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Managing partners and members of executive committees in the more successful law firms that are organized into substantive departments and/or practice groups strongly support the concept of having Practice Group Leaders (PGLs) assume a major role in their firms’ efforts to: 1) insure partner coordination, control and accountability over fields of law, areas of practice and client matters to provide high quality legal services to clients in a timely manner at fees that are fair to the clients and their firms; 2) increase the productivity levels of all timekeepers within their practice groups; 3) increase the economic contribution of their practice groups to the firm to enhance revenue and profitability; and 4) assume primary responsibility for communications to and from members of their practices about firm economics, priorities and business issues, as well as practice growth and client development initiatives.
Even though managing partners in these firms recognize the importance of developing and implementing sound principles of practice management, the extent to which the concept may be successfully implemented varies greatly from firm-to-firm. This is because of lawyers’ personalities and abilities, partners’ attitudes toward “being managed,” and the extent to which they are willing to relinquish a degree of their personal and professional autonomy for the good of the firm and the practice group.
Ideally, the objective of defining the role and responsibilities of the PGLs should be to establish just enough structure and accountability within their respective practice group to maximize the economic potential of the firm, while institutionalizing the principles of leadership and teamwork.
Generally, under plans and policies established by the managing partner, each PGL will be charged with planning, organizing, and overseeing the proper and profitable performance of work and the delivery of legal services in the practice group within his or her jurisdiction.
PGLs are usually appointed by, and report to, the managing partner. Depending upon the size of the practice group and the number of offices and/or practice teams, the PGL may be expected to spend 400–600 or more hours annually performing practice group management functions. For performing their managerial functions, PGLs are usually given credit for purposes of compensation, depending upon their satisfactory performance of the duties and responsibilities assigned.
Recognizing that PGLs have many priorities, they usually have considerable discretion as to how to implement their duties and responsibilities within their respective practice groups. Therefore, they may delegate certain functions to one or more partners within their practice group, such as training associates, reviewing and following-up on marketing initiatives established by the firm, the practice group and individual members, etc. They may appoint teams and team leaders whenever a practice group is of a size, or its members are dispersed among other offices, that the PGL cannot interact effectively with all practice group members on their individual productivity, billing, collection, professional training and development and marketing efforts. Further, it should also be anticipated that the PGLs may call upon the managing partner or members of the executive committee to assist in the implementation of these initiatives.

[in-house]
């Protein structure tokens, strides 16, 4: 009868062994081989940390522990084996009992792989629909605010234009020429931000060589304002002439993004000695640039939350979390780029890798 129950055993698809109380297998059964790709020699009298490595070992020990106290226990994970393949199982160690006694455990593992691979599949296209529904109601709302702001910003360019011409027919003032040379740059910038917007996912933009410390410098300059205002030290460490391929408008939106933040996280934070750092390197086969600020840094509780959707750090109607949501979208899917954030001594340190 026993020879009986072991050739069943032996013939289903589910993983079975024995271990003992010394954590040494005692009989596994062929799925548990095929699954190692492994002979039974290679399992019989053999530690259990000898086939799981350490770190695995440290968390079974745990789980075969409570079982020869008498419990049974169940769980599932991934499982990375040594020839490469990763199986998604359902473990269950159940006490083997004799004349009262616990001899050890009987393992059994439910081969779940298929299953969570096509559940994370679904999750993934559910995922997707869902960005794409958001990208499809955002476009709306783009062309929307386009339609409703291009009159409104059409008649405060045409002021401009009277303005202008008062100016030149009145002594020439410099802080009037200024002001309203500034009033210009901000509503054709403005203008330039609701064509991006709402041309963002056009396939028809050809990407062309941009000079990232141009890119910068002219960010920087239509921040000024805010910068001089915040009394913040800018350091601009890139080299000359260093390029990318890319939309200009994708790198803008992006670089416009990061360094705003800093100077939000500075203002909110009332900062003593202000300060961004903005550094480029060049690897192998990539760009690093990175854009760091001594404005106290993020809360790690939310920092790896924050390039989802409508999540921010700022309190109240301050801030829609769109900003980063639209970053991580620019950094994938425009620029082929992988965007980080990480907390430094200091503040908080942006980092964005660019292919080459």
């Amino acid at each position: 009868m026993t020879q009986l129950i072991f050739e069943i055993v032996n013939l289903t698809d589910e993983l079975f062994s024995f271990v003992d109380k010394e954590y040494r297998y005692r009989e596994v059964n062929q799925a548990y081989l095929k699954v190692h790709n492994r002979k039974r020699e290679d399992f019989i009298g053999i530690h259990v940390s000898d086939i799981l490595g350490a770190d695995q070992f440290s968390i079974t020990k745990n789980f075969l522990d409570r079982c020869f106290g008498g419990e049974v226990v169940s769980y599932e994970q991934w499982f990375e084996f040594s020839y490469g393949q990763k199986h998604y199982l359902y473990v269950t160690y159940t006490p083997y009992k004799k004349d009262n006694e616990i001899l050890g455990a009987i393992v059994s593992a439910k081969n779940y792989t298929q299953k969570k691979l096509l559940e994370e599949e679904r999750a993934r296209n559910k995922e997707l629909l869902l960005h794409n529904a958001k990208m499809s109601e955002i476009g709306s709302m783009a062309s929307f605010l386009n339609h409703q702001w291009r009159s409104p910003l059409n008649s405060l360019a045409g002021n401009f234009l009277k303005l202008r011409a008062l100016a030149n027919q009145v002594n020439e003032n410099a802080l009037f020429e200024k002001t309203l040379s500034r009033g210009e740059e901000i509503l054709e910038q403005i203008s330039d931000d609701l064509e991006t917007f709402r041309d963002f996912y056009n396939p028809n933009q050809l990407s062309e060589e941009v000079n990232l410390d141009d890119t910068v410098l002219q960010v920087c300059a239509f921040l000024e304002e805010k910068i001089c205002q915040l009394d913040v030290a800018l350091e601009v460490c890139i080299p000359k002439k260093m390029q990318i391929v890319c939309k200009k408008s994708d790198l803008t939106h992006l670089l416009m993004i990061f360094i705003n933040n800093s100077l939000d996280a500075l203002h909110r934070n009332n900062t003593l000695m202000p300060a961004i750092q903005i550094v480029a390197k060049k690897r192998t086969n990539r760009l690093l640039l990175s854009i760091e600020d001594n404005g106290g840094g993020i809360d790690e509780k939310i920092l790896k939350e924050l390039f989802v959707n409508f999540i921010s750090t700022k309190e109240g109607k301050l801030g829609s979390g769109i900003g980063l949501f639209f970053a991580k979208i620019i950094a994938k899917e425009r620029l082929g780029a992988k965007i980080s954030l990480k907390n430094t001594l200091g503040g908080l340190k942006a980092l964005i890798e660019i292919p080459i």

Duties and Responsibilities
The PGLs must have and retain authority and responsibility for working with timekeepers within their practice group — partners, associates and paraprofessionals. Following is a list of recommended PGLs duties and responsibilities:
Practice group strategic planning consistent with the firm’s strategic plan;
Practice group member practice management, including work assignment and distribution;
Profitability of individuals and the practice group as a whole;
Professional staffing and development of practice group members;
The delivery of high quality legal services by the practice group;
Practice group marketing and practice development; and
Compliance by the practice group members with firm administrative requirements.
PGLs should be responsible for preparation of an annual practice group strategic plan, in consultation with the partners working in their practice area, for presentation to the firm’s managing partner, executive committee or designated subcommittee.
This planning process should address internal and external trends affecting the business of the practice group and the firm’s business; how well the members of the practice group serve the firm’s clients; broadening (or narrowing the focus of the practice group) and offer recommendations for improvement and staffing at the attorney and paraprofessional levels and administrative support services.
The planning process will enable the PGL of each group to present to the managing partner how their group intends to invest its resources in the areas of marketing and business development, technology, training and development of the professional and paraprofessional staffs in order to address the below challenges to their respective practice groups:
How to increase the revenue and profitability of their practice group;
How to deal with client pressures to reduce fees;
How to attract more desirable clients to their practice group;
How to attract and retain profitable attorneys within their practice group;
How to market their practice group’s expertise more effectively to existing and potential clients; and